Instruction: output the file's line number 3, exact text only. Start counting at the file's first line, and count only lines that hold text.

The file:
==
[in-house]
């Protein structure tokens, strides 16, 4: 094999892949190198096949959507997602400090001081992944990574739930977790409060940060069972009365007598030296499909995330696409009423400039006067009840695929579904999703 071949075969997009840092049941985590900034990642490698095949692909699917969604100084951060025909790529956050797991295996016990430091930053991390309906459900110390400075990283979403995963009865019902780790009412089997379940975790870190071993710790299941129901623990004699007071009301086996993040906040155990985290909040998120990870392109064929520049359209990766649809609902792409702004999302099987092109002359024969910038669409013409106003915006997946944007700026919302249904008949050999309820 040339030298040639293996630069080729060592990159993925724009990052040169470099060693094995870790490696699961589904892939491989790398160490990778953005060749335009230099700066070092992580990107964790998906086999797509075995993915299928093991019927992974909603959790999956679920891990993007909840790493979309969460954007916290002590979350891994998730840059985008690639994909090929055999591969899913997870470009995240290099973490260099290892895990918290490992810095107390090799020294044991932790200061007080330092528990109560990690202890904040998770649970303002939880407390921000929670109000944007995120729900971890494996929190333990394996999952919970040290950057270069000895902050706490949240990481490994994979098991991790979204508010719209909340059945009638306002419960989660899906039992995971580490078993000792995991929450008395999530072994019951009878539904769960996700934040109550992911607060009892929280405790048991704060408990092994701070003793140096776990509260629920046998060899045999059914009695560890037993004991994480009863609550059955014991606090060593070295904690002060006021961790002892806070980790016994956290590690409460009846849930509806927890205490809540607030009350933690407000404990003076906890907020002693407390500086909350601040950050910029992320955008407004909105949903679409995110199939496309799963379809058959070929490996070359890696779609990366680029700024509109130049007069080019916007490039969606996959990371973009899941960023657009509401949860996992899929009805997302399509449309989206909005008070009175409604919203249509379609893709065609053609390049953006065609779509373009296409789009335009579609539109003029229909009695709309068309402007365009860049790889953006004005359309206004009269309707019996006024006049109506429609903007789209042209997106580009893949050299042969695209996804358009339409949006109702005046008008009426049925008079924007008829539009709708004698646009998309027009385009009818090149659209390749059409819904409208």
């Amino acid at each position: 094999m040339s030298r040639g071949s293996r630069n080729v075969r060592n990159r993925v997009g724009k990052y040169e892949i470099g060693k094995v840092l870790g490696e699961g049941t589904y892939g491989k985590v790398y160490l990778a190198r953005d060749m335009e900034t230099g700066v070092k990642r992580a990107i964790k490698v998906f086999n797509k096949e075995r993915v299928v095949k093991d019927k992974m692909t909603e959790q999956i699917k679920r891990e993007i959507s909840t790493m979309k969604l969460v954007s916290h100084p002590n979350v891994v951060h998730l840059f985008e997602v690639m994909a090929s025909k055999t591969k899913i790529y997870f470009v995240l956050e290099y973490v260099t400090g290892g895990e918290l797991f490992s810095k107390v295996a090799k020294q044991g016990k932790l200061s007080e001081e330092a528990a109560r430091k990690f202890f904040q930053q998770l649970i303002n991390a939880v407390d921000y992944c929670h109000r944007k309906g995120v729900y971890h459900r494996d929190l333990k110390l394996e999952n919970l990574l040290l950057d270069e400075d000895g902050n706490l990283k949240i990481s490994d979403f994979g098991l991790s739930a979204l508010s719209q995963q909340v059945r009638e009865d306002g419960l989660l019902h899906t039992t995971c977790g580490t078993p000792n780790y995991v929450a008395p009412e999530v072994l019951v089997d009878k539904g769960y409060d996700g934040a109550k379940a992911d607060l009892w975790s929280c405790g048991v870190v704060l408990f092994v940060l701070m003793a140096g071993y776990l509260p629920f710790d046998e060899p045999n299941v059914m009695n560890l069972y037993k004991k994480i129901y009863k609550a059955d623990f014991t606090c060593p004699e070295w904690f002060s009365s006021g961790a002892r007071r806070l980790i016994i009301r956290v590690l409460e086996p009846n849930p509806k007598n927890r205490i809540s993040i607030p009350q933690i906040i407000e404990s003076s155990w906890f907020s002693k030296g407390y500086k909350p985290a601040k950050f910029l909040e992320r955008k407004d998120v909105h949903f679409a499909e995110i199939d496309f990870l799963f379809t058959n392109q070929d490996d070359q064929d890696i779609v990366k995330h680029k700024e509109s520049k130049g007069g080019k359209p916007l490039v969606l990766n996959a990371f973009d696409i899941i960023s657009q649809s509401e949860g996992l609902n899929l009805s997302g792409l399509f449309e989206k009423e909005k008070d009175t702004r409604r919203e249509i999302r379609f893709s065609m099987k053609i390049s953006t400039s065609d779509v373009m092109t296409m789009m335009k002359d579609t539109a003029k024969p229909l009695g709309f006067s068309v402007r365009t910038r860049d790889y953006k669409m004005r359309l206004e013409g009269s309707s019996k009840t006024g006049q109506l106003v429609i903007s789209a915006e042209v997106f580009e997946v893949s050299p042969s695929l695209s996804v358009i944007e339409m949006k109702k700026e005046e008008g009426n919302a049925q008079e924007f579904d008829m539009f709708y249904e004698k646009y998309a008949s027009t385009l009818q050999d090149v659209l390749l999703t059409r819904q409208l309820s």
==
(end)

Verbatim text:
């Amino acid at each position: 094999m040339s030298r040639g071949s293996r630069n080729v075969r060592n990159r993925v997009g724009k990052y040169e892949i470099g060693k094995v840092l870790g490696e699961g049941t589904y892939g491989k985590v790398y160490l990778a190198r953005d060749m335009e900034t230099g700066v070092k990642r992580a990107i964790k490698v998906f086999n797509k096949e075995r993915v299928v095949k093991d019927k992974m692909t909603e959790q999956i699917k679920r891990e993007i959507s909840t790493m979309k969604l969460v954007s916290h100084p002590n979350v891994v951060h998730l840059f985008e997602v690639m994909a090929s025909k055999t591969k899913i790529y997870f470009v995240l956050e290099y973490v260099t400090g290892g895990e918290l797991f490992s810095k107390v295996a090799k020294q044991g016990k932790l200061s007080e001081e330092a528990a109560r430091k990690f202890f904040q930053q998770l649970i303002n991390a939880v407390d921000y992944c929670h109000r944007k309906g995120v729900y971890h459900r494996d929190l333990k110390l394996e999952n919970l990574l040290l950057d270069e400075d000895g902050n706490l990283k949240i990481s490994d979403f994979g098991l991790s739930a979204l508010s719209q995963q909340v059945r009638e009865d306002g419960l989660l019902h899906t039992t995971c977790g580490t078993p000792n780790y995991v929450a008395p009412e999530v072994l019951v089997d009878k539904g769960y409060d996700g934040a109550k379940a992911d607060l009892w975790s929280c405790g048991v870190v704060l408990f092994v940060l701070m003793a140096g071993y776990l509260p629920f710790d046998e060899p045999n299941v059914m009695n560890l069972y037993k004991k994480i129901y009863k609550a059955d623990f014991t606090c060593p004699e070295w904690f002060s009365s006021g961790a002892r007071r806070l980790i016994i009301r956290v590690l409460e086996p009846n849930p509806k007598n927890r205490i809540s993040i607030p009350q933690i906040i407000e404990s003076s155990w906890f907020s002693k030296g407390y500086k909350p985290a601040k950050f910029l909040e992320r955008k407004d998120v909105h949903f679409a499909e995110i199939d496309f990870l799963f379809t058959n392109q070929d490996d070359q064929d890696i779609v990366k995330h680029k700024e509109s520049k130049g007069g080019k359209p916007l490039v969606l990766n996959a990371f973009d696409i899941i960023s657009q649809s509401e949860g996992l609902n899929l009805s997302g792409l399509f449309e989206k009423e909005k008070d009175t702004r409604r919203e249509i999302r379609f893709s065609m099987k053609i390049s953006t400039s065609d779509v373009m092109t296409m789009m335009k002359d579609t539109a003029k024969p229909l009695g709309f006067s068309v402007r365009t910038r860049d790889y953006k669409m004005r359309l206004e013409g009269s309707s019996k009840t006024g006049q109506l106003v429609i903007s789209a915006e042209v997106f580009e997946v893949s050299p042969s695929l695209s996804v358009i944007e339409m949006k109702k700026e005046e008008g009426n919302a049925q008079e924007f579904d008829m539009f709708y249904e004698k646009y998309a008949s027009t385009l009818q050999d090149v659209l390749l999703t059409r819904q409208l309820s």